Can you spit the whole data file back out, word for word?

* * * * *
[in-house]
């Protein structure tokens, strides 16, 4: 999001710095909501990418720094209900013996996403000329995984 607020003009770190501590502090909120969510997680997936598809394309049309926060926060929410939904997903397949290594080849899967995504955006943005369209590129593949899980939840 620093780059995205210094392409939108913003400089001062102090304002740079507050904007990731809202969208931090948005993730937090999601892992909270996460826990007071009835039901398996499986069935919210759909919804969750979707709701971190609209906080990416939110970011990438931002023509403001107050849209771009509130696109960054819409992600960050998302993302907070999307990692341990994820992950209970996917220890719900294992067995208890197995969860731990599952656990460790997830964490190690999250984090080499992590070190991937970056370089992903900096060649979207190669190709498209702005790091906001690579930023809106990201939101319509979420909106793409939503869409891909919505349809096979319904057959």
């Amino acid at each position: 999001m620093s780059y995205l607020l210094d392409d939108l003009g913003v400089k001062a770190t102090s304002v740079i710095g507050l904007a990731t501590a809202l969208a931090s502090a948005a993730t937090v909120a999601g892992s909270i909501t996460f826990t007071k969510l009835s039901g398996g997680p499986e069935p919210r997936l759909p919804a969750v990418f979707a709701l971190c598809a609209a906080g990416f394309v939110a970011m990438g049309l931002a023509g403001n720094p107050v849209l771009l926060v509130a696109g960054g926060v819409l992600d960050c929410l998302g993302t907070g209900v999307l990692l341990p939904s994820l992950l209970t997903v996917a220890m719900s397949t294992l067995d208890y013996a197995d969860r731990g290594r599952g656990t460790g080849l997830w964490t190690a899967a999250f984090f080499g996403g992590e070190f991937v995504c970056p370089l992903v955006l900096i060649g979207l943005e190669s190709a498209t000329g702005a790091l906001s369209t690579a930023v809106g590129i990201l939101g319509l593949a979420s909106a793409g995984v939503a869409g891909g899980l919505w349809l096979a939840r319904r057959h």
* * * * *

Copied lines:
[in-house]
């Protein structure tokens, strides 16, 4: 999001710095909501990418720094209900013996996403000329995984 607020003009770190501590502090909120969510997680997936598809394309049309926060926060929410939904997903397949290594080849899967995504955006943005369209590129593949899980939840 620093780059995205210094392409939108913003400089001062102090304002740079507050904007990731809202969208931090948005993730937090999601892992909270996460826990007071009835039901398996499986069935919210759909919804969750979707709701971190609209906080990416939110970011990438931002023509403001107050849209771009509130696109960054819409992600960050998302993302907070999307990692341990994820992950209970996917220890719900294992067995208890197995969860731990599952656990460790997830964490190690999250984090080499992590070190991937970056370089992903900096060649979207190669190709498209702005790091906001690579930023809106990201939101319509979420909106793409939503869409891909919505349809096979319904057959």
């Amino acid at each position: 999001m620093s780059y995205l607020l210094d392409d939108l003009g913003v400089k001062a770190t102090s304002v740079i710095g507050l904007a990731t501590a809202l969208a931090s502090a948005a993730t937090v909120a999601g892992s909270i909501t996460f826990t007071k969510l009835s039901g398996g997680p499986e069935p919210r997936l759909p919804a969750v990418f979707a709701l971190c598809a609209a906080g990416f394309v939110a970011m990438g049309l931002a023509g403001n720094p107050v849209l771009l926060v509130a696109g960054g926060v819409l992600d960050c929410l998302g993302t907070g209900v999307l990692l341990p939904s994820l992950l209970t997903v996917a220890m719900s397949t294992l067995d208890y013996a197995d969860r731990g290594r599952g656990t460790g080849l997830w964490t190690a899967a999250f984090f080499g996403g992590e070190f991937v995504c970056p370089l992903v955006l900096i060649g979207l943005e190669s190709a498209t000329g702005a790091l906001s369209t690579a930023v809106g590129i990201l939101g319509l593949a979420s909106a793409g995984v939503a869409g891909g899980l919505w349809l096979a939840r319904r057959h």